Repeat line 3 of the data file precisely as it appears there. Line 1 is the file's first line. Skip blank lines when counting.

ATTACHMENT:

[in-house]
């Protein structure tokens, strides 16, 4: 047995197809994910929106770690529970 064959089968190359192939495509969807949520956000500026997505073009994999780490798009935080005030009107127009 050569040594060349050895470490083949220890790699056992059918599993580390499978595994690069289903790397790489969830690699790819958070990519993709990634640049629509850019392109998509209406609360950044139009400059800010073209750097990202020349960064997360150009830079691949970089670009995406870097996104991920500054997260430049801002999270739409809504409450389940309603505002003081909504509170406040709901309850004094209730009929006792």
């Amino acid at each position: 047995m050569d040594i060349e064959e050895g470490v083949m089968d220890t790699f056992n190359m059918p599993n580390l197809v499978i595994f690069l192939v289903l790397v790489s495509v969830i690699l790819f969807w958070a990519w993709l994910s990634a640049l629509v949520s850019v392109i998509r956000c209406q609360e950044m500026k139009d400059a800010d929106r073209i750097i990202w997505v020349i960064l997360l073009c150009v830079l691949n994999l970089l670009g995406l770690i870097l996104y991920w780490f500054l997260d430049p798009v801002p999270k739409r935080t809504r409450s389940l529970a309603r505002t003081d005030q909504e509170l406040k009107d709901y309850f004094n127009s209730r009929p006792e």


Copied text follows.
């Amino acid at each position: 047995m050569d040594i060349e064959e050895g470490v083949m089968d220890t790699f056992n190359m059918p599993n580390l197809v499978i595994f690069l192939v289903l790397v790489s495509v969830i690699l790819f969807w958070a990519w993709l994910s990634a640049l629509v949520s850019v392109i998509r956000c209406q609360e950044m500026k139009d400059a800010d929106r073209i750097i990202w997505v020349i960064l997360l073009c150009v830079l691949n994999l970089l670009g995406l770690i870097l996104y991920w780490f500054l997260d430049p798009v801002p999270k739409r935080t809504r409450s389940l529970a309603r505002t003081d005030q909504e509170l406040k009107d709901y309850f004094n127009s209730r009929p006792e």